Gayatri Chakravorty Spivak
Can the Subaltern Speak?
An understanding of contemporary relations of power, and of the Western intellectual's role within them, requires an examination of the intersection of a theory of representation and the political economy of global capitalism. A theory of representation points, on the one hand, to the domain of ideology, meaning, and subjectivity, and, on the other hand, to the domain of politics, the state, and the law.
The original title of this paper was "Power, Desire, Interest."1 Indeed, whatever power these meditations command may have been earned by a politically interested refusal to push to the limit the founding presuppositions of my desires, as far as they are within my grasp. This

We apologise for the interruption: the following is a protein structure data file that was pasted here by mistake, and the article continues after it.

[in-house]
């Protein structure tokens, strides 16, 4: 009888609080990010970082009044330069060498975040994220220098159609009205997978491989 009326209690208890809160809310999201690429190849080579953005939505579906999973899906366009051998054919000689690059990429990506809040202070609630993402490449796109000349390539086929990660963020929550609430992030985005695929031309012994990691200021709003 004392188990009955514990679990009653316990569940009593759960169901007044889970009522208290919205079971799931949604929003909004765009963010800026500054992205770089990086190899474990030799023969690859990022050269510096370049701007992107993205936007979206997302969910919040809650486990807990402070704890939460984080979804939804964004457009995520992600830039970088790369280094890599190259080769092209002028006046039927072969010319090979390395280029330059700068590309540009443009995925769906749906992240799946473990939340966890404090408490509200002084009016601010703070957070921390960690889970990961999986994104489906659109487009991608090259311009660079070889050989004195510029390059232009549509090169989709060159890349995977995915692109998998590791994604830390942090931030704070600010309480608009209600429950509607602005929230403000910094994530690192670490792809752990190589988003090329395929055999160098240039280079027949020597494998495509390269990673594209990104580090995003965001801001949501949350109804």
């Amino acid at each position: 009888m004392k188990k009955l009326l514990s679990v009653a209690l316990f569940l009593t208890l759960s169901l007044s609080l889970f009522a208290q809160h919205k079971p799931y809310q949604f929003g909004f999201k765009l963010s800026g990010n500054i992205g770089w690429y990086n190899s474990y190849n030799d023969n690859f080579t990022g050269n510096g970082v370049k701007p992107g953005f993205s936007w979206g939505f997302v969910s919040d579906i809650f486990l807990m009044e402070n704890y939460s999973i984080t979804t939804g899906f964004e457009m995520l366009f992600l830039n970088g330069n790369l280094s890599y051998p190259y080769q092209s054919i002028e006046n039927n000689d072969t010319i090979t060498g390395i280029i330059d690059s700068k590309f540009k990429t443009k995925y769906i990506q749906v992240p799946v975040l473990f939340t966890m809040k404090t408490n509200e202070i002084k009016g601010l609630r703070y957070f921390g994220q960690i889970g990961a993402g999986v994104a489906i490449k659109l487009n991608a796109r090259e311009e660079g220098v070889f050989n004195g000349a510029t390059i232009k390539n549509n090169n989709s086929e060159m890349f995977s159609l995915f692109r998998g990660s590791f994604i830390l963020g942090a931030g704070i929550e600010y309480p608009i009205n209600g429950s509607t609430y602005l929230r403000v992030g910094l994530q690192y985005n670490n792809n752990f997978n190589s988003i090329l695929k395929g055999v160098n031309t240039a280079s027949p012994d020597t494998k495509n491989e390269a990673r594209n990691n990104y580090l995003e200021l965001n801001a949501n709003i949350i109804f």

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4 Deleuze's reference to the workers' struggle is equally problematic; it is obviously a genuflection: "We are unable to touch [power] in any point of its application without finding ourselves confronted by this diffuse mass, so that we are necessarily led ... to the desire to blow it up completely. Every partial revolutionary attack or defense is linked in this way to the workers' struggle" (FD, 217). The apparent banality signals a disavowal. The statement ignores the international division of labor, a gesture that often marks poststructuralist political theory.5 The invocation of the workers' struggle is baleful in its very innocence; it is incapable of dealing with global capitalism: the sUbject-production of worker and unemployed within nation-state ideologies in its Center; the increasing subtraction of the working class in the Periphery from the realization of surplus value and thus from "humanistic" training in consumerism; and the large-scale presence of paracapitalist labor as well as the heterogeneous structural status of agriculture in the Periphery. Ignoring the international division of labor; rendering "Asia" (and on occasion "Africa") transparent